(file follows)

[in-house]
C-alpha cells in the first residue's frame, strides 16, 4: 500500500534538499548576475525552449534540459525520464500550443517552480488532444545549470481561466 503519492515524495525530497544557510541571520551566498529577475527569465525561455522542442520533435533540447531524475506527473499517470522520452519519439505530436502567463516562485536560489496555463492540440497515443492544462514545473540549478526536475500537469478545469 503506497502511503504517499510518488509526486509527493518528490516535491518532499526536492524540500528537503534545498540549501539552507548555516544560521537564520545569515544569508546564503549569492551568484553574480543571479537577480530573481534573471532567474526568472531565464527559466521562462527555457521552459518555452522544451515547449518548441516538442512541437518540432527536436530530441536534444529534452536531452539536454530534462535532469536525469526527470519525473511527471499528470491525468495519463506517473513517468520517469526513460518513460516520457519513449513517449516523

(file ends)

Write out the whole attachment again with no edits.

[in-house]
C-alpha cells in the first residue's frame, strides 16, 4: 500500500534538499548576475525552449534540459525520464500550443517552480488532444545549470481561466 503519492515524495525530497544557510541571520551566498529577475527569465525561455522542442520533435533540447531524475506527473499517470522520452519519439505530436502567463516562485536560489496555463492540440497515443492544462514545473540549478526536475500537469478545469 503506497502511503504517499510518488509526486509527493518528490516535491518532499526536492524540500528537503534545498540549501539552507548555516544560521537564520545569515544569508546564503549569492551568484553574480543571479537577480530573481534573471532567474526568472531565464527559466521562462527555457521552459518555452522544451515547449518548441516538442512541437518540432527536436530530441536534444529534452536531452539536454530534462535532469536525469526527470519525473511527471499528470491525468495519463506517473513517468520517469526513460518513460516520457519513449513517449516523